Updated from 11:18 a.m. EDT
Bank of America
shares have climbed far from the depths of single digits and sustained that meaningful rally, some investors are looking at the firm as a benchmark not just of banking, but of the health of the U.S. economy.
Not a few investors have become more bullish on the country's prospects. Positive signals from economic data and the banking industry have outshined the clatter from cynics and naysayers. Those who are betting on a near-term economic resurgence are betting on BofA.
"A lot of traders are starting to identify BAC as a bellwether stock," says Lee Munson, chief investment officer of Portfolio Asset Management.
Last Wednesday Munson's biggest position was in Bank of America, while he was shorting the broader sector by using the ETF
UltraShort Financials ProShares
. While the play seems counterintuitive to some degree, Munson says it's a popular one because BofA is "safer and purer" than other banks that are overexposed to a particular geographic area, rely on proprietary trading for profits, or shore up confidence with "big personalities" like
Bank of America is the nation's largest bank, serving one half of the country's households through mortgages, credit cards, small business loans, corporate relationships and portfolio management. It has received a huge amount of taxpayer support with $45 billion in bailout funds. It acquired two deeply troubled firms at the crux of the crisis, Countrywide and Merrill Lynch.
In effect, Bank of America is the economy.
"Remember in the old days, whatever
did, that was it?" Munson continues. "Well, right here, right now, for the last several weeks, traders are looking at BAC on their screens all the time. Nobody's looking at the
KBW Bank index anymore. Everybody's looking at Bank of America."
Even hedge funds that are focused on financials have gotten into the fray, as profits dried up from an arbitrage bet on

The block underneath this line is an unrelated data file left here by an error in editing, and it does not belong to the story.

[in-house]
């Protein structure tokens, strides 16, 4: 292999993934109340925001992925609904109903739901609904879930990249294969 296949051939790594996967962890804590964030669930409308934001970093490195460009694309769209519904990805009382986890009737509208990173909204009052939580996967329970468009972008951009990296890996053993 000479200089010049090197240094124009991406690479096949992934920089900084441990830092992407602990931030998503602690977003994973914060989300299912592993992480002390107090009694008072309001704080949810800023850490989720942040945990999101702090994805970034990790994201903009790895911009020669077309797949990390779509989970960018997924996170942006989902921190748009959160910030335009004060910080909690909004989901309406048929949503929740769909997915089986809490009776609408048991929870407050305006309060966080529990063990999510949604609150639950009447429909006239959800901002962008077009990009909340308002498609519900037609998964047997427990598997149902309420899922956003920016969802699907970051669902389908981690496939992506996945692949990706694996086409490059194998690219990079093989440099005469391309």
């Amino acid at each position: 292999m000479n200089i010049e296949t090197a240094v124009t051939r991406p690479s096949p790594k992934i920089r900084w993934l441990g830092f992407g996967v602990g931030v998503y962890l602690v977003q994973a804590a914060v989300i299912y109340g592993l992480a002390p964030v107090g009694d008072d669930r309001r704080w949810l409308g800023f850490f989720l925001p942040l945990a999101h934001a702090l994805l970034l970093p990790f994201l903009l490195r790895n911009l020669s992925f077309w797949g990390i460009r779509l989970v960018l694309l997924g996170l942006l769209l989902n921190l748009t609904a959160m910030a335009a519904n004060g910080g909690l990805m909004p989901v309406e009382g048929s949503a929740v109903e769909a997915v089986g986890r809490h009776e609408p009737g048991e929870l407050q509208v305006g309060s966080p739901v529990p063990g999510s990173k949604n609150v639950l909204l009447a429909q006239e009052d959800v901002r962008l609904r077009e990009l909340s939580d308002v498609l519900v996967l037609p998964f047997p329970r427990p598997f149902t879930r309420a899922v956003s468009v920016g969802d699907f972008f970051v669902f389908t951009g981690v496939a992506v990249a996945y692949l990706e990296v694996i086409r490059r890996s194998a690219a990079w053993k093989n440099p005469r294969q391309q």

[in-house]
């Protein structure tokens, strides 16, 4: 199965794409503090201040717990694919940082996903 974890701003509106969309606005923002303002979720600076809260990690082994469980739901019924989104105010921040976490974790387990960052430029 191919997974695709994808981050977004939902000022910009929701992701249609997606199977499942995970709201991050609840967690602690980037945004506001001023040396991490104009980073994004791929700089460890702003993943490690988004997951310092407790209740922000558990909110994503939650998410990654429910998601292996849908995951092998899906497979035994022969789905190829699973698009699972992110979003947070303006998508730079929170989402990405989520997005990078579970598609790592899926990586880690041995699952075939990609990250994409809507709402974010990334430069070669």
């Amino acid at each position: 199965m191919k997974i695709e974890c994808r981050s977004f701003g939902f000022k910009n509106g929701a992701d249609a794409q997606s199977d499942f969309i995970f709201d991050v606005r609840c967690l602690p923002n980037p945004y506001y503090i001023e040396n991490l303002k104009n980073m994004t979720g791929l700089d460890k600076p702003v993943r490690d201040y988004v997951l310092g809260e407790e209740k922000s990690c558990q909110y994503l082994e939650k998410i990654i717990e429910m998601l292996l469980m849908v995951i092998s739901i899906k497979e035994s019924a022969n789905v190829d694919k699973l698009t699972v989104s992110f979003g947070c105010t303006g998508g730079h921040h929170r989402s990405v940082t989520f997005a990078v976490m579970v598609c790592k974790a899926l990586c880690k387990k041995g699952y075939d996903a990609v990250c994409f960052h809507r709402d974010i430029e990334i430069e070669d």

massive conversion of preferred stock into common shares. While going long BofA is a fairly basic trade, it has also been incredibly profitable for anyone who entered the stock at subterranean levels earlier this year.
Bank of America shares have climbed mightily from a low near $2.50 in late February to a recent high above $15. It broke through the $10 barrier in mid-April and remained consistently above that level since early May.
The rally comes amid positive signals in several key economic areas, aside from unemployment, which generally lags other indicators. Housing seems to have begun to stabilize or improve in some markets, credit conditions have begun defrosting, and consumers have cautiously started to spend again. Concerns about inflation are starting to replace deflation, as prices have begun to rise amid improved demand.
Banks are also doing better than expected, with the stress tests ultimately becoming a relief rather than a drag. They moved quickly to raise a mammoth amount of capital from voracious investors who plunged more than $75 billion into the country's top financial firms.
Ten of them, including JPMorgan Chase,
, are now on the way to paying off bailout funds. Others, like BofA, Citi and